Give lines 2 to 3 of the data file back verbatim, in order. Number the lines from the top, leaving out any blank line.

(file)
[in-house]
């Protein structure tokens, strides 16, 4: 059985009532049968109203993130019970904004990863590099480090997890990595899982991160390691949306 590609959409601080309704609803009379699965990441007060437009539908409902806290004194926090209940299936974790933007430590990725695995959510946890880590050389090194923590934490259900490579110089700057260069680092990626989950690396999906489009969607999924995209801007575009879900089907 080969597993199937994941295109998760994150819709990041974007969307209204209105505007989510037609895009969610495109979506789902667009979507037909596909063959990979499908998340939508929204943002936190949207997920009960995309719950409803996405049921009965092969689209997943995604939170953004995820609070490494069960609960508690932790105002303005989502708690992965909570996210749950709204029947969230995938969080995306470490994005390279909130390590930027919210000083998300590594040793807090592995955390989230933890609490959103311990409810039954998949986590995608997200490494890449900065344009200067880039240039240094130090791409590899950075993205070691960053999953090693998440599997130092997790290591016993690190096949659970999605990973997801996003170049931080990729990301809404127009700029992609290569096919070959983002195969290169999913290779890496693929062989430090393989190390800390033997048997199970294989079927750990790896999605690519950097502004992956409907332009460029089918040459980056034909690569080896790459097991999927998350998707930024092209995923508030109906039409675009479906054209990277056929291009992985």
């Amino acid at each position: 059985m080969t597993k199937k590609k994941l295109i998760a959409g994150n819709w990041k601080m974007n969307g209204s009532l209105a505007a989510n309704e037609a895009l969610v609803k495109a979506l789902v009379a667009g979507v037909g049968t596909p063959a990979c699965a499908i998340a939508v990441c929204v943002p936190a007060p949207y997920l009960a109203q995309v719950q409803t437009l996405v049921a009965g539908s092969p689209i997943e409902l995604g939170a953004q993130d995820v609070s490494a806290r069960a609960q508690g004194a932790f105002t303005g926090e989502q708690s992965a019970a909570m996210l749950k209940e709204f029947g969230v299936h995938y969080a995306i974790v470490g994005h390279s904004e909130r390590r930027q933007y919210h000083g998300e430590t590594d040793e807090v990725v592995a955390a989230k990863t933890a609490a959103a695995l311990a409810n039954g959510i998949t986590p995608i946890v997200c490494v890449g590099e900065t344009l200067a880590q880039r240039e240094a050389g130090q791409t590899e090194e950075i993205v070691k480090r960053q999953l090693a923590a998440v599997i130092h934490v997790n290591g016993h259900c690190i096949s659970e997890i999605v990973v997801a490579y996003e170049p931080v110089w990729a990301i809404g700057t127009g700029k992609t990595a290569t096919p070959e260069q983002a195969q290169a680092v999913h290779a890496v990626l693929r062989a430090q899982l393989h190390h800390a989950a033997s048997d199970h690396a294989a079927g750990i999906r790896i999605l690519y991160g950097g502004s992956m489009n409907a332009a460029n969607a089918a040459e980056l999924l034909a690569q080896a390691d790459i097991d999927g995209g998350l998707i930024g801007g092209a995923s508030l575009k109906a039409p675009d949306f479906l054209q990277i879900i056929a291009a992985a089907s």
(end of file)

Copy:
């Protein structure tokens, strides 16, 4: 059985009532049968109203993130019970904004990863590099480090997890990595899982991160390691949306 590609959409601080309704609803009379699965990441007060437009539908409902806290004194926090209940299936974790933007430590990725695995959510946890880590050389090194923590934490259900490579110089700057260069680092990626989950690396999906489009969607999924995209801007575009879900089907 080969597993199937994941295109998760994150819709990041974007969307209204209105505007989510037609895009969610495109979506789902667009979507037909596909063959990979499908998340939508929204943002936190949207997920009960995309719950409803996405049921009965092969689209997943995604939170953004995820609070490494069960609960508690932790105002303005989502708690992965909570996210749950709204029947969230995938969080995306470490994005390279909130390590930027919210000083998300590594040793807090592995955390989230933890609490959103311990409810039954998949986590995608997200490494890449900065344009200067880039240039240094130090791409590899950075993205070691960053999953090693998440599997130092997790290591016993690190096949659970999605990973997801996003170049931080990729990301809404127009700029992609290569096919070959983002195969290169999913290779890496693929062989430090393989190390800390033997048997199970294989079927750990790896999605690519950097502004992956409907332009460029089918040459980056034909690569080896790459097991999927998350998707930024092209995923508030109906039409675009479906054209990277056929291009992985």
């Amino acid at each position: 059985m080969t597993k199937k590609k994941l295109i998760a959409g994150n819709w990041k601080m974007n969307g209204s009532l209105a505007a989510n309704e037609a895009l969610v609803k495109a979506l789902v009379a667009g979507v037909g049968t596909p063959a990979c699965a499908i998340a939508v990441c929204v943002p936190a007060p949207y997920l009960a109203q995309v719950q409803t437009l996405v049921a009965g539908s092969p689209i997943e409902l995604g939170a953004q993130d995820v609070s490494a806290r069960a609960q508690g004194a932790f105002t303005g926090e989502q708690s992965a019970a909570m996210l749950k209940e709204f029947g969230v299936h995938y969080a995306i974790v470490g994005h390279s904004e909130r390590r930027q933007y919210h000083g998300e430590t590594d040793e807090v990725v592995a955390a989230k990863t933890a609490a959103a695995l311990a409810n039954g959510i998949t986590p995608i946890v997200c490494v890449g590099e900065t344009l200067a880590q880039r240039e240094a050389g130090q791409t590899e090194e950075i993205v070691k480090r960053q999953l090693a923590a998440v599997i130092h934490v997790n290591g016993h259900c690190i096949s659970e997890i999605v990973v997801a490579y996003e170049p931080v110089w990729a990301i809404g700057t127009g700029k992609t990595a290569t096919p070959e260069q983002a195969q290169a680092v999913h290779a890496v990626l693929r062989a430090q899982l393989h190390h800390a989950a033997s048997d199970h690396a294989a079927g750990i999906r790896i999605l690519y991160g950097g502004s992956m489009n409907a332009a460029n969607a089918a040459e980056l999924l034909a690569q080896a390691d790459i097991d999927g995209g998350l998707i930024g801007g092209a995923s508030l575009k109906a039409p675009d949306f479906l054209q990277i879900i056929a291009a992985a089907s």